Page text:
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at the treatment of british children who were sent to australia. the number of us switching energy suppliers has hit a six year high as big firms raise their prices. i'm looking at why it's still worth shopping around for cheaper deals on gas and electricity. in sport manchester united beat southampton in the efl cup final. the 3—2 win sanose mourinho become the first united manager to win a trophy in his first season with the club. and carol has the weather. good morning. it is a cold day today but one of bright spells, sunshine and showers. some of the showers will be heavy and boundary with pale, but some of them will also be wintery. —— heavy and thundery with hailstones. the oscars ceremony has ended in farce after the wrong film was named as best picture. it doesn't matter how many times you
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see this clip, it gets more awkward every time! the team behind la la land had begun their acceptance speeches when they were interrupted by a producer who said the award should have gone to moonlight. let's cross to our los angeles correspondent james cook, who's at the vanity fair after—show party. iimagine i imagine that is top of everything they are disgusting. how did it happen and do we even know yet? good morning. good morning. the stars are pouring in here. we havejust seen eltonjohn, matt pouring in here. we havejust seen elton john, matt damon pouring in here. we havejust seen eltonjohn, matt damon and scarlet johannson. loads of stars pouring in here and not many willing to talk about that moment. what we think happened is that the wrong envelope was handed to faye dunaway and warren beatty, and the envelope contained the winning name of emma stone, who had just won best actress for la la land, and that was read out. and that is why the producers of la la land came up onto the stage
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to a cce pt of la la land came up onto the stage to accept the award. a brief moment of glory for this dazzling musical. escapism personified here in hollywood. but in fact it was a much more serious work, moonlight, which actually won the oscar. dave willis reports. warren beatty was about to announce the award for best picture but he seemed confused. best picture... in the end faye dunaway made the announcement. la la land! and the producers were midway through the a cce pta nce producers were midway through the acceptance speeches when in came the man in the headphones frantically trying to clear the stage. it turned out that la la land had not won the oscar after all and it belonged instead to the producers of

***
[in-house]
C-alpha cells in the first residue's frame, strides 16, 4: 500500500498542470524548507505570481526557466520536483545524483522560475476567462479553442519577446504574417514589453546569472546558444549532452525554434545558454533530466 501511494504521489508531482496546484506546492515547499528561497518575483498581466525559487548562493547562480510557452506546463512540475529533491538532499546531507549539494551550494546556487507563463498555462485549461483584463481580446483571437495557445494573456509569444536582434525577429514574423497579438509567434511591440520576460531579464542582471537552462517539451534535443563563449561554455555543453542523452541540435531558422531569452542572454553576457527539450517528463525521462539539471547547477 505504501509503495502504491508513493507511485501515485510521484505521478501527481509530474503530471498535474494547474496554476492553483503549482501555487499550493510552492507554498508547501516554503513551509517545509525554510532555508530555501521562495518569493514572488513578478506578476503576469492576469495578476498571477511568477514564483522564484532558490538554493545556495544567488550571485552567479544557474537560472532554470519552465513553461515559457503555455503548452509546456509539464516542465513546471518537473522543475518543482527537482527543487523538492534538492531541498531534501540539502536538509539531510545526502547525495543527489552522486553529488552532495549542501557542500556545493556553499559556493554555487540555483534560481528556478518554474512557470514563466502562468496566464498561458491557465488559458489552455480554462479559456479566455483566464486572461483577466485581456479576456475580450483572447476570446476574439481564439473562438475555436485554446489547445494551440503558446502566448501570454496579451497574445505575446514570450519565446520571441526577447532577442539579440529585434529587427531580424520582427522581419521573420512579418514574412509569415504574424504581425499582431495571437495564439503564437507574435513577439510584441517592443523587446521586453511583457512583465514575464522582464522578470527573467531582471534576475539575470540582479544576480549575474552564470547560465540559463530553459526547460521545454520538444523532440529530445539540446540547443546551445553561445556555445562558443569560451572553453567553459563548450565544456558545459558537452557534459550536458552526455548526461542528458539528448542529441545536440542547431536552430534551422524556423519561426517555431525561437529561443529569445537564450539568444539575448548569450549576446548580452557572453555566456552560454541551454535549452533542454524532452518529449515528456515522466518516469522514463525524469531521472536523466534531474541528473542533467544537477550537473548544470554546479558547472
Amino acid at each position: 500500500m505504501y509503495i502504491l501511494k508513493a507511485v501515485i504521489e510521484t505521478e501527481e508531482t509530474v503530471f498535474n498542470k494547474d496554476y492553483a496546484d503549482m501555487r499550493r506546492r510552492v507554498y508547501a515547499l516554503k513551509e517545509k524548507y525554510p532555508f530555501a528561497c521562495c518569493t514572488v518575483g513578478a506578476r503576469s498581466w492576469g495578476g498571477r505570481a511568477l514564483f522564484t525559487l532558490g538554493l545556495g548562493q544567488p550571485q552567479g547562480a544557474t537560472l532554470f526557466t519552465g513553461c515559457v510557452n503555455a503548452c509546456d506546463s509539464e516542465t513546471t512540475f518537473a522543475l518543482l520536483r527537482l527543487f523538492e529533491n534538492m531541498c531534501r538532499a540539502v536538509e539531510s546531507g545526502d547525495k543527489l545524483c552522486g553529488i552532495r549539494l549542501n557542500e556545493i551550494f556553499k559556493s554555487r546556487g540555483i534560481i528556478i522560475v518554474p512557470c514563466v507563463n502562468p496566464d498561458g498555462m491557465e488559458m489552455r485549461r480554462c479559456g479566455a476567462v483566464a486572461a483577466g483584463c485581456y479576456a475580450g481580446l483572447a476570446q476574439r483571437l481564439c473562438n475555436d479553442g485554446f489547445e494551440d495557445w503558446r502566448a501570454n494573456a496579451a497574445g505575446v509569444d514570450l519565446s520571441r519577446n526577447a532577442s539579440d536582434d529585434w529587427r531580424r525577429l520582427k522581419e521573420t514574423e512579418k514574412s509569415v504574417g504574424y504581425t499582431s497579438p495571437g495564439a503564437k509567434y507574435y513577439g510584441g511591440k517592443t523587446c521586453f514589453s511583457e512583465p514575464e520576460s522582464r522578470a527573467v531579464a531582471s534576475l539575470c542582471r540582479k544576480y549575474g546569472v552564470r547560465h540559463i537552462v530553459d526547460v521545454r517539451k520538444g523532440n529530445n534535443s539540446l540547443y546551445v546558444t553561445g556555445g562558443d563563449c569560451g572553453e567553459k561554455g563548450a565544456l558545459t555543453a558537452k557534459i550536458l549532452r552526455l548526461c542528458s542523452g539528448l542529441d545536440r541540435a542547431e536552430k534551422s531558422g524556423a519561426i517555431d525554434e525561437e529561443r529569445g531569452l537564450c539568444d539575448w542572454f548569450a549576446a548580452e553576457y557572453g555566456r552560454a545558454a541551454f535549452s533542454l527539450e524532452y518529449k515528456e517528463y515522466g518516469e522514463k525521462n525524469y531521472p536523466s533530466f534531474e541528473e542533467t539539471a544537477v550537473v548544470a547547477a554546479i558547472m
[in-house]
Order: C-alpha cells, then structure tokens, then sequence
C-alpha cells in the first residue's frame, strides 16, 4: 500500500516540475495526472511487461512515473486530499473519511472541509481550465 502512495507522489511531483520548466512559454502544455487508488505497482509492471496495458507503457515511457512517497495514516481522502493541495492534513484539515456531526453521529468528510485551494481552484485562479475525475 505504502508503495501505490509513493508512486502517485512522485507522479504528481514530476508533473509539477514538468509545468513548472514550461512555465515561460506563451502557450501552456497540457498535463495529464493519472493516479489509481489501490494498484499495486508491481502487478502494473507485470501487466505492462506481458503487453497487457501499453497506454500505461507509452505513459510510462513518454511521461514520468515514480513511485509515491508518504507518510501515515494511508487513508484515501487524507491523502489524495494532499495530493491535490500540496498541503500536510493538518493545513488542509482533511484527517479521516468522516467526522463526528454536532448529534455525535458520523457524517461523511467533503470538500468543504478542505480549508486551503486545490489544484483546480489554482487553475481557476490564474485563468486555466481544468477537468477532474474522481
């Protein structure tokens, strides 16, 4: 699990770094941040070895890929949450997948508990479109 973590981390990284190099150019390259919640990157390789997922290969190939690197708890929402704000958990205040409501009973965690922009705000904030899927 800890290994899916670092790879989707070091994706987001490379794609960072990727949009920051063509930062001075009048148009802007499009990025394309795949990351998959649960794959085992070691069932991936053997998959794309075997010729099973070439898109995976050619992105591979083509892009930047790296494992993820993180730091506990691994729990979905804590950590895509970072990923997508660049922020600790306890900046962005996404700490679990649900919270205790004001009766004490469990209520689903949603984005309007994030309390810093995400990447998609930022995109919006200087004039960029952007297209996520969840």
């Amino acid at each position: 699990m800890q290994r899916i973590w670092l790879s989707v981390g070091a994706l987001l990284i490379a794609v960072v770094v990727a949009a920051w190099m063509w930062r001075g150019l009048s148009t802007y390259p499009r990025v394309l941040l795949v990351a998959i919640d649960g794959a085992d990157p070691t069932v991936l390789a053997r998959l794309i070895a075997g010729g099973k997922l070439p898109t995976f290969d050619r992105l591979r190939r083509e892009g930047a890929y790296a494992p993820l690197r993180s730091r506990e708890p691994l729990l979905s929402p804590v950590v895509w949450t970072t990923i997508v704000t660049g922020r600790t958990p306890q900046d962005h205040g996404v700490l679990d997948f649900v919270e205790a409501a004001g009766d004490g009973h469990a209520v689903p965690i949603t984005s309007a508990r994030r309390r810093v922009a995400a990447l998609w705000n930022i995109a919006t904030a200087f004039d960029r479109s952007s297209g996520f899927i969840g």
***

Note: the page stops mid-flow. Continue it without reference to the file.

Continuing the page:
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moonlight, the low budget underdog. this is not a joke. moonlight has won best picture. moonlight. moonlight, best picture. la la land producerjordan horowitz moonlight, best picture. la la land producer jordan horowitz galla ntly handed the oscar over as the audience looked on aghast. it was left to an embarrassed warren beatty to try and explain the producers' mistake. i will tell you what happened. i opened the envelope and it said emma stone, la la land. that is why i took such a long look at faye and at you. i wasn't trying to be funny. moonlight, the drama of a 93v be funny. moonlight, the drama of a gay black man growing up in miami was dwarfed by la la land in terms of nominations but it ended triumphant in the most extraordinary of circumstances. even in my dreams this could not be true but too well